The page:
Just a few days before Election Day, Donald Trump and Joe Biden face off in what they predict as one of the highest-turnout elections in U.S. history. Although confidence in the polls declined after Hillary Clinton’s defeat four years ago, according to a Cook Political Report, on October 1 Biden would win the election with 290 electoral votes. According to The Economist, on October 6, 2020, Biden would win with 340 electoral votes.
It will only be known for sure after November 3. But how did the states vote in 2016? How many electoral votes does each state contribute? What are electoral votes and how is the president actually elected?
Elections in the United States 2016 Winning Party by State
Source: U.S. Census Bureau’s cartographic boundary shapefiles, 2016 edition
To begin answering these questions, we present the following map with the results of the past elections. In each state you can see which party was the winner and how many electoral votes each state contributes.
Swing States o Estados Bisagra:
Swing States: The swing states of the presidential elections in the United States are highly contested states. There the electoral polls do not give a clear advantage to any party. Also, historically these states have been oscillating between the Democratic and Republican vote. This is why they are also known as battleground states, since they are decisive to win elections at the national level. However, swing states can change with each election. A state considered ensured for a party may even start being contested. This is the case of Texas, a Republican fiefdom in which the polls predict a tight result in the 2020 elections. But the paradigmatic example of swing state is Ohio: in the twelve elections since 1972 it has always voted for the candidate who ended up winning, seven for the Republican candidate and five for the Democrat. Something similar happens with Florida: no candidate has managed to be president without winning in this state in the last twelve elections, with the exception of 1992. The swing states are: Arizona, Colorado, Florida, Georgia, Iowa, Michigan, Nevada, New Hampshire, North Carolina, Ohio, Pennsylvania, Virginia and Wisconsin. Furthermore, their size makes some of them very decisive: Florida has twenty-nine delegates, Pennsylvania twenty, and Ohio eighteen.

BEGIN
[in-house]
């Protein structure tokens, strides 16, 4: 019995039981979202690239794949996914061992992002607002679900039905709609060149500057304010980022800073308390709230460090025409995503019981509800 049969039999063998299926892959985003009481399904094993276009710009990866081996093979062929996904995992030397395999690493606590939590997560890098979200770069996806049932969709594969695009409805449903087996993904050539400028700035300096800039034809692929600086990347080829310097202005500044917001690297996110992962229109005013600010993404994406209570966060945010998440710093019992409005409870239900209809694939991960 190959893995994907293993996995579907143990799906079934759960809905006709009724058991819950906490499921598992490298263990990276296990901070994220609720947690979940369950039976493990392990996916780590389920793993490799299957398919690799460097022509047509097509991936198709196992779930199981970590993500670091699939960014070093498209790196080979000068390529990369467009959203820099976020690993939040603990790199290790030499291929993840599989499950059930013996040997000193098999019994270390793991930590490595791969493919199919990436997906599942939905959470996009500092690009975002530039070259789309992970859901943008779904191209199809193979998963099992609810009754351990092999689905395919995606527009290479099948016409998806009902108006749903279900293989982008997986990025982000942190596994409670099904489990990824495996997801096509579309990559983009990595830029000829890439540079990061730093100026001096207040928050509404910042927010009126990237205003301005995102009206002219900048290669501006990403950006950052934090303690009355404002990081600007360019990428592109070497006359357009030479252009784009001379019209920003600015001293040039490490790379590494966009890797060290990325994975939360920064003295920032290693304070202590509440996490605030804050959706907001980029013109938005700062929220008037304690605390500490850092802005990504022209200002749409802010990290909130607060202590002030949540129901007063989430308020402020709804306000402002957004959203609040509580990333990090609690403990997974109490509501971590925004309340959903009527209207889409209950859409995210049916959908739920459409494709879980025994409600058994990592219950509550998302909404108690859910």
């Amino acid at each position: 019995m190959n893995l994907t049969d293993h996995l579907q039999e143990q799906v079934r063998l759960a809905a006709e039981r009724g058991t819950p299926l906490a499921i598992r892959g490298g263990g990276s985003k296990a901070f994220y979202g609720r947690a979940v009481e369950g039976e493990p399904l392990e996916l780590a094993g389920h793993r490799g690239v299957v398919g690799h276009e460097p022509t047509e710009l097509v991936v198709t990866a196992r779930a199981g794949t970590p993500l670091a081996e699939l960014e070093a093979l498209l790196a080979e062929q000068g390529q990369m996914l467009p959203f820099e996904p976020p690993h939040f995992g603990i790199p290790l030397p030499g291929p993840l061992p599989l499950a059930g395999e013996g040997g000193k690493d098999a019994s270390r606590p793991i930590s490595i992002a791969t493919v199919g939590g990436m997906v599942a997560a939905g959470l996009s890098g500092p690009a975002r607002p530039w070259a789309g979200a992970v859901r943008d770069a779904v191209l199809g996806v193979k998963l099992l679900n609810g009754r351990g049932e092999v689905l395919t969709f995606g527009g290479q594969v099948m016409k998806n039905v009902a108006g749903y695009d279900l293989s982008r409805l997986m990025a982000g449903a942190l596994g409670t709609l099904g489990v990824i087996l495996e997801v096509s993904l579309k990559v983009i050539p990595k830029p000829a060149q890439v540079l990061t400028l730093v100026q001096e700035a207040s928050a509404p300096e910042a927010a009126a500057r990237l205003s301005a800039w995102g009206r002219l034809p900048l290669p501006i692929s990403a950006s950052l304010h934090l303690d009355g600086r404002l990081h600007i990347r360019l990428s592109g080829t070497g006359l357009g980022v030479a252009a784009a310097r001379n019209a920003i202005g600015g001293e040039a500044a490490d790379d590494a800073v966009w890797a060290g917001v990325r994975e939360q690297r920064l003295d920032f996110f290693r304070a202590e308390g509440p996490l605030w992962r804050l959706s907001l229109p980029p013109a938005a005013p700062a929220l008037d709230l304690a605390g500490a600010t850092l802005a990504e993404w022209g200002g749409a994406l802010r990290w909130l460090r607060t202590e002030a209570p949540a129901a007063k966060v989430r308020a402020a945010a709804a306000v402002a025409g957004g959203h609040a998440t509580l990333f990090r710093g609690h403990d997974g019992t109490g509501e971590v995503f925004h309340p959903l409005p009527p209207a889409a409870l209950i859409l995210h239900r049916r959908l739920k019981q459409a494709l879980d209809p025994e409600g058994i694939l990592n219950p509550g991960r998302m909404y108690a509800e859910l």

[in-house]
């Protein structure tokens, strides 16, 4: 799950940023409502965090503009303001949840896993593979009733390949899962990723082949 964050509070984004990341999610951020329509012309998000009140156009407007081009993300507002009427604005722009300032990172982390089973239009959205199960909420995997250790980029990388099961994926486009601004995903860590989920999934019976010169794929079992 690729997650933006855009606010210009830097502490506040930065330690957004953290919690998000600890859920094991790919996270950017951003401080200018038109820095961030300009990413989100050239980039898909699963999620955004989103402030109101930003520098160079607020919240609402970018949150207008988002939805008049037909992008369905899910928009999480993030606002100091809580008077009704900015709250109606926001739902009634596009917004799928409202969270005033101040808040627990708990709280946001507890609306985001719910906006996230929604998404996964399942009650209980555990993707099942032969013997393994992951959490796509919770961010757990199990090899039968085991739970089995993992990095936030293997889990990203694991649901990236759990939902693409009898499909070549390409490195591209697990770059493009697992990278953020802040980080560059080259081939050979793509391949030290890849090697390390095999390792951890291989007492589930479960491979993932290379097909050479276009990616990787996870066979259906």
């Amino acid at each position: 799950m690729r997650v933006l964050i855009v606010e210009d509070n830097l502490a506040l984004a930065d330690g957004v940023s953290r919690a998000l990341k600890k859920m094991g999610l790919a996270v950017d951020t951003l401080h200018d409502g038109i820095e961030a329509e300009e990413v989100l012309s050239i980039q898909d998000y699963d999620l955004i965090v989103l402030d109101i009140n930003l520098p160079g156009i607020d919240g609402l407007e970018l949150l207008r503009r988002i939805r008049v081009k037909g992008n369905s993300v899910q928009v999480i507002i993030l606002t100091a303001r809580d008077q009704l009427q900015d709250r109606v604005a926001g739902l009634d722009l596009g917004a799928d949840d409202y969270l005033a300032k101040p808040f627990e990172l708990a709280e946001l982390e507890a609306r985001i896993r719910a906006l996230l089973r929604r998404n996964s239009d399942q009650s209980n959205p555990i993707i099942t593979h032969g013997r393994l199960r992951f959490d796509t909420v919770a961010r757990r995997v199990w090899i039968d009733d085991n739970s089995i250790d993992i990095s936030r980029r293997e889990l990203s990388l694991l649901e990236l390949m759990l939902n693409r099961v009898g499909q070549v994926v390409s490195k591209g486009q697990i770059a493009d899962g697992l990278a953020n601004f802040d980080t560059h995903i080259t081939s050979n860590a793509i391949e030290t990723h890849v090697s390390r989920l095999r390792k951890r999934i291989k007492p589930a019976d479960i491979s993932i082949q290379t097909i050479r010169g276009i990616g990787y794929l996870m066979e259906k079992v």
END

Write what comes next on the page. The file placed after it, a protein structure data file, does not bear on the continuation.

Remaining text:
Electoral victories by state in the last 10 elections Democrat/Republican
Source: Federal Elections Commission
Legislative, state, and local elections in the U.S.
In the United States, legislative elections are held every two years. State and local elections occur every year.
Legislative elections and midterm elections
In legislative elections, the representatives of their state are elected in Congress. Congress is the legislative branch of the federal government that includes the House of Representatives and the Senate. Legislative elections determine which political party, the Democrat or the Republican, will control each of the houses of Congress for the next two years. Legislative elections are held every two years. In them the voters elect one third of the senators and the 435 members of the House of Representatives. Midterm elections are held right in the middle of two presidential elections. Unlike presidential elections, in which the Electoral College is used to decide who will be the next president, in legislative elections the direct vote of the citizens of a state is used to choose the winners.
The House of Representatives
Members of the U.S. House of Representatives serve two-year terms. This means that the 435 members of the House of Representatives are elected both in midterm-election years and in presidential elections. The number of representatives per state is based on its number of inhabitants. Each representative is at the service of the inhabitants of his congressional district. In order to be elected, a representative must be at least 25 years old, be a U.S. citizen for at least seven years, and live in the state he or she wishes to represent.
U.S. House of Representatives Party Seat change Democrats Republicans Libertarian Empty seats